An education in barbering, which is usually accomplished through a dedicated barber school or through a larger, comprehensive school of cosmetology, must meet the minimum practice hour requirements for state licensure as determined by each state’s board. In Illinois, for example, candidates for barber licensure must complete a program that is at least 1,500 hours long, while candidates in Pennsylvania are required to complete a program of just 1,250 hours.

The curriculum in a state-recognized/approved barber school typically includes both theory and practical study in areas such as:

  • Bacteriology
  • Hygiene
  • Sanitation and sterilization
  • Honing and stropping
  • Shampoo and scalp massage
  • Straight razors
  • Scalp and skin diseases
  • Physiology
  • State barber laws, rules, and regulations


Passing a State Licensing Examination

All states require candidates for barber licenses to take and pass a state barber examination, which may be a state-designed examination, the national examination through the National-Interstate Council of State Boards of Cosmetology (NIC), or a combination of the two.

The examination process, for most states, consists of two examinations: a written examination that tests a candidate’s knowledge of barber theory, and a practical examination that tests a candidate’s barbering skills.

The NIC written examination for barbering consists of the following areas of assessments:

  • Infection control and practice
  • Hair and scalp
  • Skin histology
  • Electricity and light
  • Tools, implements, and equipment
  • Chemistry
  • Facial and shaving services
  • Haircare services
  • Chemical services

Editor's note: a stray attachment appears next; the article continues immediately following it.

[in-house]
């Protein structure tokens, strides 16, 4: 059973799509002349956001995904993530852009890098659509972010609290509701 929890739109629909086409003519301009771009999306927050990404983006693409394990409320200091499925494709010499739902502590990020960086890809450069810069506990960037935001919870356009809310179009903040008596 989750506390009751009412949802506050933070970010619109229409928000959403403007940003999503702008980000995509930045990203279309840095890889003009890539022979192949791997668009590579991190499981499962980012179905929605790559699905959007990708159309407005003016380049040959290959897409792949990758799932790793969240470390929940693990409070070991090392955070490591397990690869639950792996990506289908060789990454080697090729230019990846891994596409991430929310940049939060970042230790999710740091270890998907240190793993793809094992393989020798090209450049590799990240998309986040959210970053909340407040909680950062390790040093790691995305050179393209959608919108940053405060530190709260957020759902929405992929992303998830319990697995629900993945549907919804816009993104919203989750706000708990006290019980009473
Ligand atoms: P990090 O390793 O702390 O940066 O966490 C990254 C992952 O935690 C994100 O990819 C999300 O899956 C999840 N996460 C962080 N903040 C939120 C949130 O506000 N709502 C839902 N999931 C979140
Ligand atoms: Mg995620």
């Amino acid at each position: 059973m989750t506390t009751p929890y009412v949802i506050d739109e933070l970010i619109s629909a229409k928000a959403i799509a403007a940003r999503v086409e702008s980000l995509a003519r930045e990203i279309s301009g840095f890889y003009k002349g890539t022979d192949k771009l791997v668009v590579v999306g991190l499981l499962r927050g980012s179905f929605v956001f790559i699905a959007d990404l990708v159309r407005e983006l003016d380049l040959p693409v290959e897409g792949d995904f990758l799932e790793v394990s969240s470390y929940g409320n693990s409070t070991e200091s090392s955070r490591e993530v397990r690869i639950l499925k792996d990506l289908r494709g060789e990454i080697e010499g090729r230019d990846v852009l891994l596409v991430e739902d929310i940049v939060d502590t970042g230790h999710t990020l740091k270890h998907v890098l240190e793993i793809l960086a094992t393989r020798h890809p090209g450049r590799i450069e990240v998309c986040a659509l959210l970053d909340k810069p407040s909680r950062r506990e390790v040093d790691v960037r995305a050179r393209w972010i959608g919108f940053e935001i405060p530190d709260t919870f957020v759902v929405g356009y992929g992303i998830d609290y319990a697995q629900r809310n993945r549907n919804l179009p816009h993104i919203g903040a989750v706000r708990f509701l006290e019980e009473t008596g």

Depending on state requirements, the practical NIC barber exam may assess candidates in the use of chemicals:

Standard NIC Barber Exam:

  • Set up and client protection
  • Shaving with a straight razor
  • Haircutting
  • Chemical waving
  • Hair lightening/coloring
  • Chemical relaxing

Standard NIC Barber Exam (no chemical)

  • Set up and client protection
  • Shaving with a straight razor
  • Haircutting

Depending on state requirements, candidates of either exam may also be assessed on the following areas:

  • Basic facial
  • Blow drying
  • Thermal curling


Entering the Profession

Most barbers begin their careers by working as an employee for an established barber shop. Although salary arrangements may differ from one barbershop to the next, most barbers new to the profession begin on a commission program until they build up a clientele.

The commission process usually means splitting the money made on a haircut with the barber shop. For example, a typical commission split is 60/40, with 60 percent going to the barber and 40 percent going to the barber shop.

As barbers become more experienced and build up a solid client base, commission is usually replaced with booth rental, which requires the barber to pay the barbershop to “rent” the barber chair. Any proceeds made from the services provided are then kept in the hands of the barber.

Finally, the ultimate goal of many barbers is to open their own barbershop.